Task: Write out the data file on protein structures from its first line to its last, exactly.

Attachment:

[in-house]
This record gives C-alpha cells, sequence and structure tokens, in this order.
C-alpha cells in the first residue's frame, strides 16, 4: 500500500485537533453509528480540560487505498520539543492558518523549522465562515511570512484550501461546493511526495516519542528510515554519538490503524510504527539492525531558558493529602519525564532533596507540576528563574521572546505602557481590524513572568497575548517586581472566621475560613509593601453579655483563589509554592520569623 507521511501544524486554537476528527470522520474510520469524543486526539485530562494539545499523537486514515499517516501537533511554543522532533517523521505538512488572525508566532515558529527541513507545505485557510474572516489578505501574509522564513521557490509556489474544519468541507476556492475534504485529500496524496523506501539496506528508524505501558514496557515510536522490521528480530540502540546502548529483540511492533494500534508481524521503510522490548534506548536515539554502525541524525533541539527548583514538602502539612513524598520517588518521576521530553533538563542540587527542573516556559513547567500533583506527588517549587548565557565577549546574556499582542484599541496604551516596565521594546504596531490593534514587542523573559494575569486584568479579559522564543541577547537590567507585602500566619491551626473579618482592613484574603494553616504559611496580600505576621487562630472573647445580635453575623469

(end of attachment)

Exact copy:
[in-house]
This record gives C-alpha cells, sequence and structure tokens, in this order.
C-alpha cells in the first residue's frame, strides 16, 4: 500500500485537533453509528480540560487505498520539543492558518523549522465562515511570512484550501461546493511526495516519542528510515554519538490503524510504527539492525531558558493529602519525564532533596507540576528563574521572546505602557481590524513572568497575548517586581472566621475560613509593601453579655483563589509554592520569623 507521511501544524486554537476528527470522520474510520469524543486526539485530562494539545499523537486514515499517516501537533511554543522532533517523521505538512488572525508566532515558529527541513507545505485557510474572516489578505501574509522564513521557490509556489474544519468541507476556492475534504485529500496524496523506501539496506528508524505501558514496557515510536522490521528480530540502540546502548529483540511492533494500534508481524521503510522490548534506548536515539554502525541524525533541539527548583514538602502539612513524598520517588518521576521530553533538563542540587527542573516556559513547567500533583506527588517549587548565557565577549546574556499582542484599541496604551516596565521594546504596531490593534514587542523573559494575569486584568479579559522564543541577547537590567507585602500566619491551626473579618482592613484574603494553616504559611496580600505576621487562630472573647445580635453575623469